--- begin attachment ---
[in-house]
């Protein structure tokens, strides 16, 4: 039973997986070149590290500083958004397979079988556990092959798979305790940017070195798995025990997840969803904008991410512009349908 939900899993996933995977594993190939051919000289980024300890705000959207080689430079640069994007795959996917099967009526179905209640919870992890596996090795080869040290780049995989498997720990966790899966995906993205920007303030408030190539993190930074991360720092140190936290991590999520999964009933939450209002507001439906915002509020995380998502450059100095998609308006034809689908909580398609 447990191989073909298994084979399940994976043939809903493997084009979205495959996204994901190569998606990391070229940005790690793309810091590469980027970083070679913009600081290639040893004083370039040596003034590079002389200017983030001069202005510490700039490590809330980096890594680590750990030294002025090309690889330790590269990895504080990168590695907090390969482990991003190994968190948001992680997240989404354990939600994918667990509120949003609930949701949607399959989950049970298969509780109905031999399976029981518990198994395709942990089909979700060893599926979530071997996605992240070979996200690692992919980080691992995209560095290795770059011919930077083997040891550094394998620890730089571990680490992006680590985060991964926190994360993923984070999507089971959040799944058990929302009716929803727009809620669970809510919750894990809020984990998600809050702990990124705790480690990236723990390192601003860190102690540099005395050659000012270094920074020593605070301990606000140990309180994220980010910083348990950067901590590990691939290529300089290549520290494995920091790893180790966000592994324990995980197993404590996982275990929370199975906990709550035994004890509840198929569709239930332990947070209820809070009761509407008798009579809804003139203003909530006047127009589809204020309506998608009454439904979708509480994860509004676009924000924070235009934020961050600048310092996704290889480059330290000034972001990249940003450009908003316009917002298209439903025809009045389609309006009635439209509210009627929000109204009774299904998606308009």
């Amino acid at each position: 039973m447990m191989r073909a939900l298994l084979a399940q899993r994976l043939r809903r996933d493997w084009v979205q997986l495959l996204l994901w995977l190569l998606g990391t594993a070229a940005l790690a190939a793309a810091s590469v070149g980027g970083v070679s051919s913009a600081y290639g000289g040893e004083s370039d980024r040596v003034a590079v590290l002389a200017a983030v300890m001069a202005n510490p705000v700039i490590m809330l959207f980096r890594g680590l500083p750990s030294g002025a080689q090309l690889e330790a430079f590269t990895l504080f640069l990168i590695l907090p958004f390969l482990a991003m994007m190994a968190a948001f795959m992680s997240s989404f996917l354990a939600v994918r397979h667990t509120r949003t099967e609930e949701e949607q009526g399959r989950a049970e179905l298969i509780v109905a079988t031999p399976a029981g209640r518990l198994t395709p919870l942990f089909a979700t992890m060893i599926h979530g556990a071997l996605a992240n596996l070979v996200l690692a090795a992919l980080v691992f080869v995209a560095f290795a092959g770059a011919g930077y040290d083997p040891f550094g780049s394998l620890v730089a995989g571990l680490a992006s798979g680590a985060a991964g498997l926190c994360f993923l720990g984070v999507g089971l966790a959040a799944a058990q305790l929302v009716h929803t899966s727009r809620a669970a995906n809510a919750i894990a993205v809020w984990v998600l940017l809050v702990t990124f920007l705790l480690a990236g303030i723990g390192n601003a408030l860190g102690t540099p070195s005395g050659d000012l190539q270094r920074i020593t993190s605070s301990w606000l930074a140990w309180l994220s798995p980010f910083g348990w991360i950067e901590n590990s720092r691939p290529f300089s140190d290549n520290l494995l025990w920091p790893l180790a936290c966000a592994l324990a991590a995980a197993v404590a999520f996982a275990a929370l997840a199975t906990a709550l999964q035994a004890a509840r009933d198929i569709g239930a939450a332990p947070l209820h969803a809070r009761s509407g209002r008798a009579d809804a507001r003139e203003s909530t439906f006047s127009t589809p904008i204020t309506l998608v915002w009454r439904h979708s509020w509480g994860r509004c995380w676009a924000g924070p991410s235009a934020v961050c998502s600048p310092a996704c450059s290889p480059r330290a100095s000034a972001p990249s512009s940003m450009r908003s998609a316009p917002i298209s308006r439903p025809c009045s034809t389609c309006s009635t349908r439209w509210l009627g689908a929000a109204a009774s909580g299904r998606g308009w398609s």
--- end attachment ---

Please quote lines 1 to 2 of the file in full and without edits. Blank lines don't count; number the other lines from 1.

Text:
[in-house]
């Protein structure tokens, strides 16, 4: 039973997986070149590290500083958004397979079988556990092959798979305790940017070195798995025990997840969803904008991410512009349908 939900899993996933995977594993190939051919000289980024300890705000959207080689430079640069994007795959996917099967009526179905209640919870992890596996090795080869040290780049995989498997720990966790899966995906993205920007303030408030190539993190930074991360720092140190936290991590999520999964009933939450209002507001439906915002509020995380998502450059100095998609308006034809689908909580398609 447990191989073909298994084979399940994976043939809903493997084009979205495959996204994901190569998606990391070229940005790690793309810091590469980027970083070679913009600081290639040893004083370039040596003034590079002389200017983030001069202005510490700039490590809330980096890594680590750990030294002025090309690889330790590269990895504080990168590695907090390969482990991003190994968190948001992680997240989404354990939600994918667990509120949003609930949701949607399959989950049970298969509780109905031999399976029981518990198994395709942990089909979700060893599926979530071997996605992240070979996200690692992919980080691992995209560095290795770059011919930077083997040891550094394998620890730089571990680490992006680590985060991964926190994360993923984070999507089971959040799944058990929302009716929803727009809620669970809510919750894990809020984990998600809050702990990124705790480690990236723990390192601003860190102690540099005395050659000012270094920074020593605070301990606000140990309180994220980010910083348990950067901590590990691939290529300089290549520290494995920091790893180790966000592994324990995980197993404590996982275990929370199975906990709550035994004890509840198929569709239930332990947070209820809070009761509407008798009579809804003139203003909530006047127009589809204020309506998608009454439904979708509480994860509004676009924000924070235009934020961050600048310092996704290889480059330290000034972001990249940003450009908003316009917002298209439903025809009045389609309006009635439209509210009627929000109204009774299904998606308009």